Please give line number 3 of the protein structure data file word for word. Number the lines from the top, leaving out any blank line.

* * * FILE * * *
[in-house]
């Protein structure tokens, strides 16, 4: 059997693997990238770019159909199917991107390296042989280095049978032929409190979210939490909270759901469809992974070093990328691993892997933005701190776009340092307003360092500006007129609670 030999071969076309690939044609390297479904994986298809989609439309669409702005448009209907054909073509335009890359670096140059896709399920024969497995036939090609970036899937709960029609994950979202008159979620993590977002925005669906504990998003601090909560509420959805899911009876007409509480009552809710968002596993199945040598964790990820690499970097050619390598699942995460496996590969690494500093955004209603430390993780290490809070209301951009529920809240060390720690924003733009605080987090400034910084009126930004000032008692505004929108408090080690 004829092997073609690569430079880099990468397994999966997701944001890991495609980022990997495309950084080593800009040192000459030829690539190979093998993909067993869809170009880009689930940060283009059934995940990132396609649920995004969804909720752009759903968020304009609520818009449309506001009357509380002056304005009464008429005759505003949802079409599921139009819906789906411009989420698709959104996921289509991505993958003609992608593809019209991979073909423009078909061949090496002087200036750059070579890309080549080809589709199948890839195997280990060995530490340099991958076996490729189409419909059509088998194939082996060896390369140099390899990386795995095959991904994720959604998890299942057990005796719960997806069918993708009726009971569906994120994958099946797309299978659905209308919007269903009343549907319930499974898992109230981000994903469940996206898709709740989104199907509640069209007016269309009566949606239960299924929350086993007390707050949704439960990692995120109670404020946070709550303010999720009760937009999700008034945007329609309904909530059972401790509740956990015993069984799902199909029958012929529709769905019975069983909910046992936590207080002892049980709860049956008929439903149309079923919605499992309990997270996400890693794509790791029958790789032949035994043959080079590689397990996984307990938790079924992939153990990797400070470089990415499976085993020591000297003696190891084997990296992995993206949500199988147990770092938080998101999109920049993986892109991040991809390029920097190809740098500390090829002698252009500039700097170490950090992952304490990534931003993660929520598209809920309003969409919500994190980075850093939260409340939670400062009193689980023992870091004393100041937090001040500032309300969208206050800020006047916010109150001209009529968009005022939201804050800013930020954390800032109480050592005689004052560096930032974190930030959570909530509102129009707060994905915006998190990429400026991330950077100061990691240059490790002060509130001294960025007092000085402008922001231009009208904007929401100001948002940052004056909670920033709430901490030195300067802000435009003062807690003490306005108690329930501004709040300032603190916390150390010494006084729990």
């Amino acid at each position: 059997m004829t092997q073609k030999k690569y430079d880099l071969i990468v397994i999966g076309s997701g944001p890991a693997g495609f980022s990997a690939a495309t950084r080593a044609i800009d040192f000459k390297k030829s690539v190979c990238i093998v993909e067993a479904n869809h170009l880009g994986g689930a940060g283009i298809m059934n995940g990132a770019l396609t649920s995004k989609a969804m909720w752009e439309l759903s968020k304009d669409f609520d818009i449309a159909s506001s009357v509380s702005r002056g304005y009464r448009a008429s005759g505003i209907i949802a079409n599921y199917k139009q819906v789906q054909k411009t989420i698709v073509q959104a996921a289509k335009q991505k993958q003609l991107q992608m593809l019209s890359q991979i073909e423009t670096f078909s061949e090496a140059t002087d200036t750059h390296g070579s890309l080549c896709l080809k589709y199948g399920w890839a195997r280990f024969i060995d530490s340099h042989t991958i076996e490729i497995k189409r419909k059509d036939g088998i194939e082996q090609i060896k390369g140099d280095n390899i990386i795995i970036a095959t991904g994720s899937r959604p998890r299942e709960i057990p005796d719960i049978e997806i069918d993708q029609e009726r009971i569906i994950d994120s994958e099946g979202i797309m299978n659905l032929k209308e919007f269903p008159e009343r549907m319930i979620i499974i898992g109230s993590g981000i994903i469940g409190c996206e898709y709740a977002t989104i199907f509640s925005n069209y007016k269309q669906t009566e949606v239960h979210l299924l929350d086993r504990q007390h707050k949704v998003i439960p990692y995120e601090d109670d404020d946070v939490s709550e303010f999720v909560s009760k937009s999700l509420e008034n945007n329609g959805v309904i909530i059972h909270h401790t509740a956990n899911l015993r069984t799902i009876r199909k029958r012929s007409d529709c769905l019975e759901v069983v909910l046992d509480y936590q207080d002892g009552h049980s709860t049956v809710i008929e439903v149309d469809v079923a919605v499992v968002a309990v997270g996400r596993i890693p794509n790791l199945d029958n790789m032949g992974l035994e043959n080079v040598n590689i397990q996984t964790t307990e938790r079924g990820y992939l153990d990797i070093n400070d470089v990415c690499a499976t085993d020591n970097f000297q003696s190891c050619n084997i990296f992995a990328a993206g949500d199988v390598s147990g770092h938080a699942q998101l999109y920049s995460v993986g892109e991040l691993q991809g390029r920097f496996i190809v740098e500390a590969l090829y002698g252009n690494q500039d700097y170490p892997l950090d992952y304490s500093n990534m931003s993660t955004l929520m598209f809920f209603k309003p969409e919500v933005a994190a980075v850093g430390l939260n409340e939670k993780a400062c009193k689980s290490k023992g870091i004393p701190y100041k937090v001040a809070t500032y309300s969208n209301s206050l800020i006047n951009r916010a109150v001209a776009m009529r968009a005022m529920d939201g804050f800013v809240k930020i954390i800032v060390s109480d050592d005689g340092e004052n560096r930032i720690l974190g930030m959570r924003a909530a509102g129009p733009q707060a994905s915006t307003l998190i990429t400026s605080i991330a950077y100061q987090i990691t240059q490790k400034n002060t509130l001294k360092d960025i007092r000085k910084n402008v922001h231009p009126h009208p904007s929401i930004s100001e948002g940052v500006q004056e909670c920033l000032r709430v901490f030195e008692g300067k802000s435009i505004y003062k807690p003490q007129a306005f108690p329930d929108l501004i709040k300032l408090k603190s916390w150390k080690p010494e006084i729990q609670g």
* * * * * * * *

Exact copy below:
């Amino acid at each position: 059997m004829t092997q073609k030999k690569y430079d880099l071969i990468v397994i999966g076309s997701g944001p890991a693997g495609f980022s990997a690939a495309t950084r080593a044609i800009d040192f000459k390297k030829s690539v190979c990238i093998v993909e067993a479904n869809h170009l880009g994986g689930a940060g283009i298809m059934n995940g990132a770019l396609t649920s995004k989609a969804m909720w752009e439309l759903s968020k304009d669409f609520d818009i449309a159909s506001s009357v509380s702005r002056g304005y009464r448009a008429s005759g505003i209907i949802a079409n599921y199917k139009q819906v789906q054909k411009t989420i698709v073509q959104a996921a289509k335009q991505k993958q003609l991107q992608m593809l019209s890359q991979i073909e423009t670096f078909s061949e090496a140059t002087d200036t750059h390296g070579s890309l080549c896709l080809k589709y199948g399920w890839a195997r280990f024969i060995d530490s340099h042989t991958i076996e490729i497995k189409r419909k059509d036939g088998i194939e082996q090609i060896k390369g140099d280095n390899i990386i795995i970036a095959t991904g994720s899937r959604p998890r299942e709960i057990p005796d719960i049978e997806i069918d993708q029609e009726r009971i569906i994950d994120s994958e099946g979202i797309m299978n659905l032929k209308e919007f269903p008159e009343r549907m319930i979620i499974i898992g109230s993590g981000i994903i469940g409190c996206e898709y709740a977002t989104i199907f509640s925005n069209y007016k269309q669906t009566e949606v239960h979210l299924l929350d086993r504990q007390h707050k949704v998003i439960p990692y995120e601090d109670d404020d946070v939490s709550e303010f999720v909560s009760k937009s999700l509420e008034n945007n329609g959805v309904i909530i059972h909270h401790t509740a956990n899911l015993r069984t799902i009876r199909k029958r012929s007409d529709c769905l019975e759901v069983v909910l046992d509480y936590q207080d002892g009552h049980s709860t049956v809710i008929e439903v149309d469809v079923a919605v499992v968002a309990v997270g996400r596993i890693p794509n790791l199945d029958n790789m032949g992974l035994e043959n080079v040598n590689i397990q996984t964790t307990e938790r079924g990820y992939l153990d990797i070093n400070d470089v990415c690499a499976t085993d020591n970097f000297q003696s190891c050619n084997i990296f992995a990328a993206g949500d199988v390598s147990g770092h938080a699942q998101l999109y920049s995460v993986g892109e991040l691993q991809g390029r920097f496996i190809v740098e500390a590969l090829y002698g252009n690494q500039d700097y170490p892997l950090d992952y304490s500093n990534m931003s993660t955004l929520m598209f809920f209603k309003p969409e919500v933005a994190a980075v850093g430390l939260n409340e939670k993780a400062c009193k689980s290490k023992g870091i004393p701190y100041k937090v001040a809070t500032y309300s969208n209301s206050l800020i006047n951009r916010a109150v001209a776009m009529r968009a005022m529920d939201g804050f800013v809240k930020i954390i800032v060390s109480d050592d005689g340092e004052n560096r930032i720690l974190g930030m959570r924003a909530a509102g129009p733009q707060a994905s915006t307003l998190i990429t400026s605080i991330a950077y100061q987090i990691t240059q490790k400034n002060t509130l001294k360092d960025i007092r000085k910084n402008v922001h231009p009126h009208p904007s929401i930004s100001e948002g940052v500006q004056e909670c920033l000032r709430v901490f030195e008692g300067k802000s435009i505004y003062k807690p003490q007129a306005f108690p329930d929108l501004i709040k300032l408090k603190s916390w150390k080690p010494e006084i729990q609670g």